You’re in stealth mode.

5. Be Identifiable

When you are ready to connect with a prospect, follow the instructions in tip four. But change your settings to “Your name and your headline.” Then, view your prospects’ profiles.

By being identifiable and by viewing your prospects’ profiles, you subtly show your prospects that you are interested in them. If your prospects are active LinkedIn users, they will check to see who has viewed their profile and may connect with those people.

Which brings me to my next tip…

6. Check to See Who Has Viewed Your Profile

You never know where you might find your next business opportunity. It could be someone who was perusing your profile.

To check to see who has viewed your profile, click “Profile” in the top navigation bar and pull down to “Who’s Viewed Your Profile.”

You may find a treasure trove of names for prospecting. And in some cases, a profile view might be the “in” you’ve been waiting for.

Have you been trying to reach someone at Company XYZ? Oh, look at that! Someone from Company XYZ just looked at your profile!

For some tips on connecting with prospects, download our templates for breaking the ice on social media.

7. Save Your Prospecting Searches

Next to the main search bar, you’ll find a link to LinkedIn’s advanced search options. Click on it.

You will be taken to another page, where you can run people searches based on location, current companies, industry, school, etc. If you have LinkedIn premium, you can search based on seniority, company size, job function, years of experience, etc.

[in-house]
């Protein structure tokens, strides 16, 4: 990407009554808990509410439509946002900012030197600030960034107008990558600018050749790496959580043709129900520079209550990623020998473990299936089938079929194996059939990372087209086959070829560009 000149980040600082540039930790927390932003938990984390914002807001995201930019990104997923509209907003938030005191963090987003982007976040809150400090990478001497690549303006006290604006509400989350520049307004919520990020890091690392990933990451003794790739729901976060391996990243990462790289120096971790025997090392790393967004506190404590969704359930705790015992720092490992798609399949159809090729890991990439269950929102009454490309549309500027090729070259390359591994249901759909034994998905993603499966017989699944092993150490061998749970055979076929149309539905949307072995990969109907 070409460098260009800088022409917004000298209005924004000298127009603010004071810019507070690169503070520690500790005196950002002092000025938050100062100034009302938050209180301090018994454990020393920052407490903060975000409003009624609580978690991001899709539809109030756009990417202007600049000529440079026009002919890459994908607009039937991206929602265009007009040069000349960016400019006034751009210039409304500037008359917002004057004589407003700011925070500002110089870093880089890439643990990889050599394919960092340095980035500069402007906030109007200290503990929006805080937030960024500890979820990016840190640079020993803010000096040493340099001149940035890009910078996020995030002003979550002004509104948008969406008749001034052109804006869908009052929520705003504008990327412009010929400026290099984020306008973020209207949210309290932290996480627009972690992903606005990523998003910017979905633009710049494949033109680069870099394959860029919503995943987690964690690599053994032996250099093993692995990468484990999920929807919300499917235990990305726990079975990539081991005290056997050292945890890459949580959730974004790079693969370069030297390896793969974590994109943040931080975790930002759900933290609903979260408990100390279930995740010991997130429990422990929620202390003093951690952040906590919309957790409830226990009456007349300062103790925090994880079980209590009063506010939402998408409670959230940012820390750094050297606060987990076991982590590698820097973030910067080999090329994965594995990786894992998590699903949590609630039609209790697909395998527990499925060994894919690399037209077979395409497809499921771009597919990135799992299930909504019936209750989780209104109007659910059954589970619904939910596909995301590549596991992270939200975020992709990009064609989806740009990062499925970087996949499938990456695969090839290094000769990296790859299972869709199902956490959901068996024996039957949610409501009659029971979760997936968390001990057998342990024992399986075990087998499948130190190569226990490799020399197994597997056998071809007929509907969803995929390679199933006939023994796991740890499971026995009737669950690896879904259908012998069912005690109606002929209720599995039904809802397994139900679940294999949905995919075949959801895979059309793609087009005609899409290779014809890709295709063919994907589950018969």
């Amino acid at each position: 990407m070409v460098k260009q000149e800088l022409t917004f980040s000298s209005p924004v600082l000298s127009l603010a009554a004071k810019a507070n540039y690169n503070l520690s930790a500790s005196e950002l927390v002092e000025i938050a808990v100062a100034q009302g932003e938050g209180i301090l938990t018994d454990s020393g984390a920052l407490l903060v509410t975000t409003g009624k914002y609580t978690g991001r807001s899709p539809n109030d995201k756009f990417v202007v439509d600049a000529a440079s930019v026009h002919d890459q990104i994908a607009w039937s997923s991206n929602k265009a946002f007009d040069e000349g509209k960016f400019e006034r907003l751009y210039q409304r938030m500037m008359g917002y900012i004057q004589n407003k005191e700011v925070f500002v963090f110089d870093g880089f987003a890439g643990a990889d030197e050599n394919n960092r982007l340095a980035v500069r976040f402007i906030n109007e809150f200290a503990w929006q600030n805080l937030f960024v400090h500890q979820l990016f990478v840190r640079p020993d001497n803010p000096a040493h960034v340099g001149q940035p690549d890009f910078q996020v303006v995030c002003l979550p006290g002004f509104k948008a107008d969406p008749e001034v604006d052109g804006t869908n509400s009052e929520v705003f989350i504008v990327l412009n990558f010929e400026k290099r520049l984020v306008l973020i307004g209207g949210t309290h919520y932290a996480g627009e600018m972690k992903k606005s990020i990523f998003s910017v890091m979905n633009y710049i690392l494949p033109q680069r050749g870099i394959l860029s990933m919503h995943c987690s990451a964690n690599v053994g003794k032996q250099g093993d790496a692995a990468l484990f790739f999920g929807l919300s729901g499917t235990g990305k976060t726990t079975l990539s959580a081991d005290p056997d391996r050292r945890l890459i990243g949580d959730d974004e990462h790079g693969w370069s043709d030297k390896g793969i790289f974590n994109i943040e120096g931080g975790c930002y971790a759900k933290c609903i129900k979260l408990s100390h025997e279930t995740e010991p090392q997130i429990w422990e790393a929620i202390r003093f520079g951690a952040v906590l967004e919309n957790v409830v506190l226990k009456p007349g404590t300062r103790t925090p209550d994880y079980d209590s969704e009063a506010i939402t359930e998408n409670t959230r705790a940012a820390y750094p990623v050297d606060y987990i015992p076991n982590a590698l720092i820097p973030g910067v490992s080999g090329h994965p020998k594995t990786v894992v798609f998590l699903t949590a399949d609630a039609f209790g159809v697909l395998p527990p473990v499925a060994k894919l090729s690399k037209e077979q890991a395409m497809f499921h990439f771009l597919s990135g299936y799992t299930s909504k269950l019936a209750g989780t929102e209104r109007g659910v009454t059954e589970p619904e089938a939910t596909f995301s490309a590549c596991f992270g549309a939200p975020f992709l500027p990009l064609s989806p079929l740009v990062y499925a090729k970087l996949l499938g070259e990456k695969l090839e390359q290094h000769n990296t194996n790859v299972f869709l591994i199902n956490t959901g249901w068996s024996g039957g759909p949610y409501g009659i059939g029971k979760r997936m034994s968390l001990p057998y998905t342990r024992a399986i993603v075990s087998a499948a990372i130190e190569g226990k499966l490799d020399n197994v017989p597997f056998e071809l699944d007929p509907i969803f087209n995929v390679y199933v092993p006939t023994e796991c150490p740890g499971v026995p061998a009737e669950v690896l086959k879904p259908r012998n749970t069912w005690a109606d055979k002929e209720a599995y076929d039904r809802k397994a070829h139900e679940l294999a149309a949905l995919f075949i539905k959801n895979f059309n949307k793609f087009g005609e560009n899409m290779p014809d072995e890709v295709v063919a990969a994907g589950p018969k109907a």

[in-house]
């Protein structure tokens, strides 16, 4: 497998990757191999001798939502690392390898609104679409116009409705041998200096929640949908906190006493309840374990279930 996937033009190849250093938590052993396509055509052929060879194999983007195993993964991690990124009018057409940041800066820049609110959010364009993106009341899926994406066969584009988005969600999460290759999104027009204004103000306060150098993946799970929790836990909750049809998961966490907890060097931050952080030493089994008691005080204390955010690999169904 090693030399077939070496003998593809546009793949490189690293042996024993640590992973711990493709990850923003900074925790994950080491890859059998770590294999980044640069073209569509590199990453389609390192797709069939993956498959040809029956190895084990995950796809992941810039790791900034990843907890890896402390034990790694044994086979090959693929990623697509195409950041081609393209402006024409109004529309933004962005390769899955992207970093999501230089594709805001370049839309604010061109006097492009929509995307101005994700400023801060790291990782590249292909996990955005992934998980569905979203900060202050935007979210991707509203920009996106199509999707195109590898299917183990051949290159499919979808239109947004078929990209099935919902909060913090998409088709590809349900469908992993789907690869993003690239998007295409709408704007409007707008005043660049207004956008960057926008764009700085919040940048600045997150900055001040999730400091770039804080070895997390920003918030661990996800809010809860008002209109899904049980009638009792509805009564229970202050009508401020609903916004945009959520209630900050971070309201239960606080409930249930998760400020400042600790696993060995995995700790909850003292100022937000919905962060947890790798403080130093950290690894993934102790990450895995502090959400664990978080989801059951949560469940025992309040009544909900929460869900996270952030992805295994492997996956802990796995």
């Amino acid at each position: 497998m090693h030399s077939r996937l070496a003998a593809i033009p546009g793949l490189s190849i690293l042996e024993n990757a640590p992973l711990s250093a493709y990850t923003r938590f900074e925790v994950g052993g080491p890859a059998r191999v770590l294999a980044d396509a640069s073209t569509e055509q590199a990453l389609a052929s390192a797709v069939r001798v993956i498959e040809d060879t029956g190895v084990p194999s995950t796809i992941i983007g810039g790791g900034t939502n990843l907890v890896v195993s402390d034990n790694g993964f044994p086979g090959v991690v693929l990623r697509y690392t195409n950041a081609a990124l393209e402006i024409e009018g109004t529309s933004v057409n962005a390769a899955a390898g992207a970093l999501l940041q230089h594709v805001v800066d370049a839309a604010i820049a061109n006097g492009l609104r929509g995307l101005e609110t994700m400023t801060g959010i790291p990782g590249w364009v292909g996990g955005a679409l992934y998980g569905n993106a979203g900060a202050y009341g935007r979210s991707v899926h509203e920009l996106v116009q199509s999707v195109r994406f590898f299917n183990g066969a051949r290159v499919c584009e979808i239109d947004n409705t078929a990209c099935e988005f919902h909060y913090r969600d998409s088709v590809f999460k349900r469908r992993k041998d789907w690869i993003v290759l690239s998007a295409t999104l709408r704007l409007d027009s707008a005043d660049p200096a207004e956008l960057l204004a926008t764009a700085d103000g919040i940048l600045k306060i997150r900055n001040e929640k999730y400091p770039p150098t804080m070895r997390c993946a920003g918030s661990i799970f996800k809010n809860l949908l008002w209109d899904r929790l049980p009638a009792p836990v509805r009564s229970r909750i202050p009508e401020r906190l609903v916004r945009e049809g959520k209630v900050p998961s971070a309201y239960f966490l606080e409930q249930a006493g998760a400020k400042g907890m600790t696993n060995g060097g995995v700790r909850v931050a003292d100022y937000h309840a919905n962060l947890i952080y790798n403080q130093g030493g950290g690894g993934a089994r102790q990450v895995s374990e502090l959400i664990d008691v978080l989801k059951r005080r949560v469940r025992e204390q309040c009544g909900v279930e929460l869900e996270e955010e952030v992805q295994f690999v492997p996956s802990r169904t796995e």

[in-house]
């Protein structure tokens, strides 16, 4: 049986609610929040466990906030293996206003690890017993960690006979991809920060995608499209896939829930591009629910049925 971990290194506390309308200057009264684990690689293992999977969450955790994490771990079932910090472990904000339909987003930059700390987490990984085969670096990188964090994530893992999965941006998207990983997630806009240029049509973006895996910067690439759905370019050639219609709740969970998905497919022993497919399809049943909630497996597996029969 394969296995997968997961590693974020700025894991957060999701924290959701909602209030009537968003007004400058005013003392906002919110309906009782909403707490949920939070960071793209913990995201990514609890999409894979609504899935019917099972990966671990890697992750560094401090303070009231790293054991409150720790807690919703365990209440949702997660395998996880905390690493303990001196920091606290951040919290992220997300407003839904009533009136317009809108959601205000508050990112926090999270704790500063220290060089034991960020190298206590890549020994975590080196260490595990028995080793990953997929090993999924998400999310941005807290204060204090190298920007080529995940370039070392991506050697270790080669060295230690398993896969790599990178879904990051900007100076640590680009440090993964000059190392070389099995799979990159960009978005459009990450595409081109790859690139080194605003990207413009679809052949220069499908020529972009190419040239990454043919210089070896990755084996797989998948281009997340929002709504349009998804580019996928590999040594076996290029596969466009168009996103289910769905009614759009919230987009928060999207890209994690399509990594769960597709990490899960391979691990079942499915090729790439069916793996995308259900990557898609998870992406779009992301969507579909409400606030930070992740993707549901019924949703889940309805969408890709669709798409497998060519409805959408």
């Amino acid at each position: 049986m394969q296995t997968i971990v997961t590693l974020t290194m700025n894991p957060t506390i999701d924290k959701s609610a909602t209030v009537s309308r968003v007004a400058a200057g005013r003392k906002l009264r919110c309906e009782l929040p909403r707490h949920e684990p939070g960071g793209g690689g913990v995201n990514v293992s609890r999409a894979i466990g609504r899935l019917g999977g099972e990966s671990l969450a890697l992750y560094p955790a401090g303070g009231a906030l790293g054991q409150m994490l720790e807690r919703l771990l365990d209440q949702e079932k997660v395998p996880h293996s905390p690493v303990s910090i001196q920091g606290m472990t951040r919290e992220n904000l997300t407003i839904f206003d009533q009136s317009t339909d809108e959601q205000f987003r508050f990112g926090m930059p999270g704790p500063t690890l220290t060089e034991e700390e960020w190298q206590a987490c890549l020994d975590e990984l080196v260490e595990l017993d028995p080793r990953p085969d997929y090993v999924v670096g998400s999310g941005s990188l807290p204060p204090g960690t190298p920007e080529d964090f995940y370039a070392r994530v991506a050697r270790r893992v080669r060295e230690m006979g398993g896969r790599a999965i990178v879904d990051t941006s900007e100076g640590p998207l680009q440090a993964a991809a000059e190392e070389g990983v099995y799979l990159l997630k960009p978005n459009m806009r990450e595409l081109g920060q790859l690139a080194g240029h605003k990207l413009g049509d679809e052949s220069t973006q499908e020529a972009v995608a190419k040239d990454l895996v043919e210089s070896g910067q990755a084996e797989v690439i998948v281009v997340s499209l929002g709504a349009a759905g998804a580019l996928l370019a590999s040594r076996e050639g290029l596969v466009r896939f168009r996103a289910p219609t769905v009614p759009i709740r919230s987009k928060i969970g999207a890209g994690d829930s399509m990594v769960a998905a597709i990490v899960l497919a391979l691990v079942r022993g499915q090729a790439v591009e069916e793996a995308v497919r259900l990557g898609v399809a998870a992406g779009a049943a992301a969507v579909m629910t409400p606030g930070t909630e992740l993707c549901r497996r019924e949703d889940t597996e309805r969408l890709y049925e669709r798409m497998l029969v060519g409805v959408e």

So, let’s say that I want to find CMOs in the Boston Area. I’d first type in “Boston” into the location section.

Next, I’d use my LinkedIn premium search options to find the CMOs.

To save my list of CMOs in the Boston Area, I navigate over to the upper right-hand corner of the search window.

Click on “Save Search” and fill out this form:

8. Ask for Warm Introductions

84% of B2B decision makers begin their buying process with a referral (Edelman Trust Barometer). LinkedIn makes referrals simple for salespeople. First, you choose a prospect. Next, you see how you are connected to that person. Finally, you ask a mutual connection for a referral.

So, let’s say that I wanted to target Trapit’s Tommy Ziemer, Trapit’s VP of Operations. First, I need to find him on LinkedIn.

Once I have located him, I look to see how I’m connected to Tommy on LinkedIn.

Next, I have to determine who will be the best referrer. Preferably, I want someone who knows me well and who has some sway. Of my options above, I’d probably choose Henry Nothhaft, the Co-Founder and Head of Products at Trapit.

Once I have chosen my referrer, I click on the upside down triangle to the right of the “Connect” button and pull down to “Get Introduced.”

Finally, I send Hank a message and ask for a referral. For sample messages, download our templates for breaking the ice on social media.